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Glossary - R
RAID stands for Redundant Array of Independant(or Inexpensive) Disks. This is a technology of using multiple hard drives to achieve redundancy, or to achieve higher speeds. It has many uses in the computer world, but is also used in Digital video recording.
Random Access Memory. An electronic chip, usually known as "memory", holding digital information while there is powe rapplied to it. Its capacity is measured in kilobytes.
- Random interface
A term describing a camera that has a free running horizontal sync as opposed to a 2:1 interlace type which has a sync locked and therefore has both fields in a frame interlocked together accurately.
- Remote control
A transmission and receiving of signals for controlling remote devices such as pan and tilt units, lens functions, wash and wipe control and similar.
Former name of the EIA association. Some older video tests charts carry the name "RETMA Chart".
- RF Signal
Radio frequency signal that belongs to the region up to 300GHz.
A video coaxial cable with 75 Ohm impedance and much thicker diameter than the popular RG-59(of approximately 12mm). With RG-11 much longer distances can be achieved (at least twice the RG-59), but it is more expensive and harder to work with.
A coaxial cable designed with 50 Ohm impedance, therefore not suitable for CCTV. Very similar to RG-59, only slightly thinner.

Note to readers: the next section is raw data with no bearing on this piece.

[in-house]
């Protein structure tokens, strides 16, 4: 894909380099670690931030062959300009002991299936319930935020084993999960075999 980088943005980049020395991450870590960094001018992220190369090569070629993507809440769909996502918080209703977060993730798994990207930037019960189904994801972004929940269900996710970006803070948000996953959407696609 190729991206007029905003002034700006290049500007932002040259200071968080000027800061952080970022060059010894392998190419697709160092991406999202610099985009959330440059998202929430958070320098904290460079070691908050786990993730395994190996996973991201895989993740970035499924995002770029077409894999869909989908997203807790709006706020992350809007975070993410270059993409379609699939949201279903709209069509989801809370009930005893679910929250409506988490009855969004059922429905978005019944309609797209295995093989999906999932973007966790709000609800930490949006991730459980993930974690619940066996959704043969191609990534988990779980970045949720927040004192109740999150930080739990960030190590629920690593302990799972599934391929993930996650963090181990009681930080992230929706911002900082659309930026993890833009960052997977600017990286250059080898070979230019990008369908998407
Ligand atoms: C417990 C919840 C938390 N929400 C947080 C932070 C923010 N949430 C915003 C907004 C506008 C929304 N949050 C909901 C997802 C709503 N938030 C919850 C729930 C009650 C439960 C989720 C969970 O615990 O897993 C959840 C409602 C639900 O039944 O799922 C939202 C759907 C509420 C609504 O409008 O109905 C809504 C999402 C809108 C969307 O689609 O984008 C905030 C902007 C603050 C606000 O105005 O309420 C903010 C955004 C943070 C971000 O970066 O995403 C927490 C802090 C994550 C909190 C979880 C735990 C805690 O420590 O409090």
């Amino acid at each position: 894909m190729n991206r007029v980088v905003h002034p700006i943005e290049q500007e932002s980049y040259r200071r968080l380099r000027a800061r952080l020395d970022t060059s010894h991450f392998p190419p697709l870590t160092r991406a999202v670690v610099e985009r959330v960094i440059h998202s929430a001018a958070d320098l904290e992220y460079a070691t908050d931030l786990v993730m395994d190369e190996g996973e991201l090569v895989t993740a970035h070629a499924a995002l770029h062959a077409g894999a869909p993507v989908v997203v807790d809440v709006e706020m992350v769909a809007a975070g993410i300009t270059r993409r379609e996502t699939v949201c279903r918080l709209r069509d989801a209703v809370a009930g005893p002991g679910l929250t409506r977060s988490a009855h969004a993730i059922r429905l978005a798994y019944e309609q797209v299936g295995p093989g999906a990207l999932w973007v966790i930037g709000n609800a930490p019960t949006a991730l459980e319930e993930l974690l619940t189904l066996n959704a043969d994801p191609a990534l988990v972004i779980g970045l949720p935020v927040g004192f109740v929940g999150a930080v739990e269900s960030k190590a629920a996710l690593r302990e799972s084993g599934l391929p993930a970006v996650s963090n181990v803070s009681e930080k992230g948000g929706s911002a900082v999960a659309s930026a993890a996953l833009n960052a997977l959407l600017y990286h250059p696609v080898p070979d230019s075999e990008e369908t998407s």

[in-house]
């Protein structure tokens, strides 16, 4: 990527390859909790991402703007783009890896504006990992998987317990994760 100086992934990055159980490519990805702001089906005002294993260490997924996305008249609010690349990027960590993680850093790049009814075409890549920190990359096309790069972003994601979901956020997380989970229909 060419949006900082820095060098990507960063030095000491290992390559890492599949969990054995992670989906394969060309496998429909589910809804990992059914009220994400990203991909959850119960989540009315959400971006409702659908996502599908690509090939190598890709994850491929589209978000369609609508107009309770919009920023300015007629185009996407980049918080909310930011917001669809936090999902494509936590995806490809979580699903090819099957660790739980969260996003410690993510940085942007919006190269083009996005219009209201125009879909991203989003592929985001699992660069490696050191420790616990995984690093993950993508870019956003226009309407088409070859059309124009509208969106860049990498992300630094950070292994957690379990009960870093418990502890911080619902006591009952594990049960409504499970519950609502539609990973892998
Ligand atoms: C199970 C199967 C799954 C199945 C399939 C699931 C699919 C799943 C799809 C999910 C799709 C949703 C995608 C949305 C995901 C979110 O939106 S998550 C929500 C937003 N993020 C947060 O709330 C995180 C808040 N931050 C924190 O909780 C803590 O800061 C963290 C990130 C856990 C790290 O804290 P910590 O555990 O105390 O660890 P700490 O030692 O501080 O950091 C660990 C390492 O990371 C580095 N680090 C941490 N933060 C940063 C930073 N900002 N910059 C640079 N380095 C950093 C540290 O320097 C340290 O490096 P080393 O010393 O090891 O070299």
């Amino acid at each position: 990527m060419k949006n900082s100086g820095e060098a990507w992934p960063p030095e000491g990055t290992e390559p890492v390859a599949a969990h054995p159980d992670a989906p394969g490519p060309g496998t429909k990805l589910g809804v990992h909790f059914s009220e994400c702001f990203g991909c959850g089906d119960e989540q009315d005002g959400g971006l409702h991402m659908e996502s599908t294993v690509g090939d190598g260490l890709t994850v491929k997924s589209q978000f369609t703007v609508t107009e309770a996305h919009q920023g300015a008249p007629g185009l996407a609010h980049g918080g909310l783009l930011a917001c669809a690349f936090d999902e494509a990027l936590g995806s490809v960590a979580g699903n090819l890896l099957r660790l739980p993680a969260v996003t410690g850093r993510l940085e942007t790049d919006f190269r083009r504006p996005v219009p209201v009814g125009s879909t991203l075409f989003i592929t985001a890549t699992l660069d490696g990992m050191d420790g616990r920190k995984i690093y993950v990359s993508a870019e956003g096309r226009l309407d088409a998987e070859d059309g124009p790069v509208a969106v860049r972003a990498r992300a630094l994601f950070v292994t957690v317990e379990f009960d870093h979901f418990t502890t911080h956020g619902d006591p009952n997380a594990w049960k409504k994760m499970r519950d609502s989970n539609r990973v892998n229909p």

A type of coaxial cable that is most common in use in small to medium size CCTV systems. It is designed with an impedance of 75 Ohms. It has an outer diameter of around 6mm and it is a good compromise between maximum distances achievable (up to 300m for monochrome signal, and 250m for colour) and good transmission.
Root Mean Square. All AC voltages are measured with multimeters which show the RMS value of the signal(not the peaks). For a sinewave signal such as the mains, the RMS value happens to be 1.41 times(square root of 2) below the peak values.
Read Only Memory. An electronic chip, containing digital information that does not disappear when power is turned off.
A format of digital communication where only two wires are required. It is also known as a serial data communication. The RS-232 standard defines a scheme for asynchronous communications, but it does not define how the data should be represented by the bits, ie. it does not define the overall message format and protocol. It is very often used in CCTV communications between keyboards and matrix switchers, or between matrix switchers and PTZ site drivers. The advantage of RS-232 over others is in its simplicity and use of only two wires.
This is an advanced format of digital communication when compared to RS-232. The basic difference is in the need for four wires instead of two as the communications is not single-ended as with RS-232, but differential. In simple terms, the signal transmitted is "read" at the receiving end as the difference between the two wires without common earth. So if there is noise induced along the line, it will be cancelled out. The RS-422 can drive lines of over a kilometre in length and distribute data up to 10 receivers.
This is an advanced format of digital communications compared to RS-422. The major improvement is in the number of receivers that can be driven with this format, and this is up to 32.